Published in Family Law by Chris Eskew on October 14, 2016.

family lawOn September 2, 2016, the Indiana Supreme Court issued an order modifying the Indiana Parenting Time Guidelines to include provisions for Parenting Coordination.  While parenting coordination is not new to Indiana, this is the first time that the Supreme Court has added specific rules regarding the role of parenting coordinators in the Parenting Time Guidelines, and the law now provides that these coordinators may be court ordered.  These provisions are now found under Section V of the guidelines.  The new rules go into effect on January 1, 2017, and will not modify or terminate any existing parenting coordination agreements.

What is Parenting Coordination?

Parenting coordination is defined as “a court ordered, child-focused dispute resolution process in which a Parenting Coordinator is appointed to assist high conflict parties by accessing and managing conflicts, redirecting the focus of the parties to the needs of the child, and educating the parties on how to make decisions that are in the best interest of the child.”

A Parent Coordinator may serve by agreement of the parties or by formal order of the court.  A formal order must clearly and specifically define the Parenting Coordinator’s scope of authority and responsibilities.  The court may, with the consent of the parties or on its own motion, appoint a Parenting Coordinator when it determines that it is in the child’s best interest to do so.   If a court appoints a Parenting Coordinator without the consent of both parties, the order must include a written explanation as to why the appointment is appropriate in the case.

What are the Parenting Coordinator’s responsibilities?

The role of the Parenting Coordinator includes:

  • Assessing the family and the family’s litigation history;
  • Educating the parties as to the impact their behavior has on the child;
  • Facilitating conflict management;
  • Assisting the parties in the development of parenting plans and alternative resolutions to other disputes;
  • Making reports or recommendations to the parties and the court in the event the parties are not able to resolve disputes on their own.

It is important to note that Parenting Coordinators may not offer legal advice to the parties.  The Parenting Coordinator must remain independent and impartial when dealing with the parties.  The coordinator has a duty to report any criminal activity or abuse as required by state law.  The guidelines provide that communications with the Parenting Coordinator are not confidential.

Who may serve as a Parenting Coordinator?

Parenting Coordination is performed by an individual appointed by the court.  The individual must be a registered Indiana Domestic Relations Mediator who has additional training or experience in parenting coordination.  Under certain circumstances, an individual who does not meet these qualifications may obtain a waiver in order to be appointed as a Parenting Coordinator.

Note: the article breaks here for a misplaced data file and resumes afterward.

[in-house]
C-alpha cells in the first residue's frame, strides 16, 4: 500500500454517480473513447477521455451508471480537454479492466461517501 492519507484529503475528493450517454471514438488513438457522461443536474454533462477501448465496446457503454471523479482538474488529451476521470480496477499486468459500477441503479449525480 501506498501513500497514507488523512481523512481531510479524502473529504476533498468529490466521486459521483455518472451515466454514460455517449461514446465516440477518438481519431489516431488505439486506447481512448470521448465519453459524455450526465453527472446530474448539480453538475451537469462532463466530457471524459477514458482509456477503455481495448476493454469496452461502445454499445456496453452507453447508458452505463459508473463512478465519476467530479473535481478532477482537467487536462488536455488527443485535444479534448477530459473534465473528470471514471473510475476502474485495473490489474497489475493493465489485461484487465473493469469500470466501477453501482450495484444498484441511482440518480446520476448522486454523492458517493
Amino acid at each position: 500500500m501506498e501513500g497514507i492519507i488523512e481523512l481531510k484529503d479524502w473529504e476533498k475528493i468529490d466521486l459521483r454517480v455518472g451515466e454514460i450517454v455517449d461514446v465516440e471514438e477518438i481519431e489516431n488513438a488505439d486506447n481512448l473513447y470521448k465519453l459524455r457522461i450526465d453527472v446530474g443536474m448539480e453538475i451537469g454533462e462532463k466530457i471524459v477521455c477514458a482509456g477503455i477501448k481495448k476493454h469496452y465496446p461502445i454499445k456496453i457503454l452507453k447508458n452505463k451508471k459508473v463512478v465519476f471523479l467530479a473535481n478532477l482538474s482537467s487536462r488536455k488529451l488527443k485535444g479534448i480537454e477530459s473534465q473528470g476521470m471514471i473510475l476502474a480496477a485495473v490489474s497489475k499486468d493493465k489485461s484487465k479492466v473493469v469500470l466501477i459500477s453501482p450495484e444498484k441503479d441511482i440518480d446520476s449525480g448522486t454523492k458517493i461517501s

How long does a Parenting Coordinator serve?

The parties may agree on the length of the appointment of the Parenting Coordinator, but the initial term of appointment is not to exceed two years.   However, the court may extend the appointment upon a showing of good cause.  The court may terminate the service of the Parenting Coordinator at any time upon finding that there is no longer a need for the services.  The Parenting Coordinator’s services may also be terminated if continuing efforts by the coordinator are no longer in the best interest of the child, the child reaches the age of majority, or the child no longer lives with a party.  A Parenting Coordinator may resign by providing notice to the parties and the court, and the court must approve the resignation.   During the first six months of the appointment, the parties cannot request judicial review of the Parenting Coordinator’s appointment.  After this initial six month period, a party may petition the court for termination or modification of the appointment.  Neither party may terminate the services of a court-appointed Parenting Coordinator without an order from the court.

Do I need a Parenting Coordinator?

Parenting Coordination may not be appropriate for all families.  Parenting Coordination is intended for “high-conflict parties.”  High-conflict parties are parties who have ongoing disagreements and conflict that interfere with the parties’ ability to communicate and resolve issues regarding the care of the child, parenting time schedules, or other issues that adversely affect the child.

If you need assistance in determining whether Parenting Coordination may be beneficial to you and your family, contact the experienced family law attorneys at Eskew Law.

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Chris Eskew

Chris Eskew is the founding partner of Eskew Law. With over 15 years of experience, he focuses his practice on criminal defense, DUI defense, and family law. Chris is known for his dedication to his clients, his strong advocacy skills, and his commitment to achieving the best possible outcomes in legal matters. He is well-respected within the legal community and has earned a reputation for providing personalized and effective representation.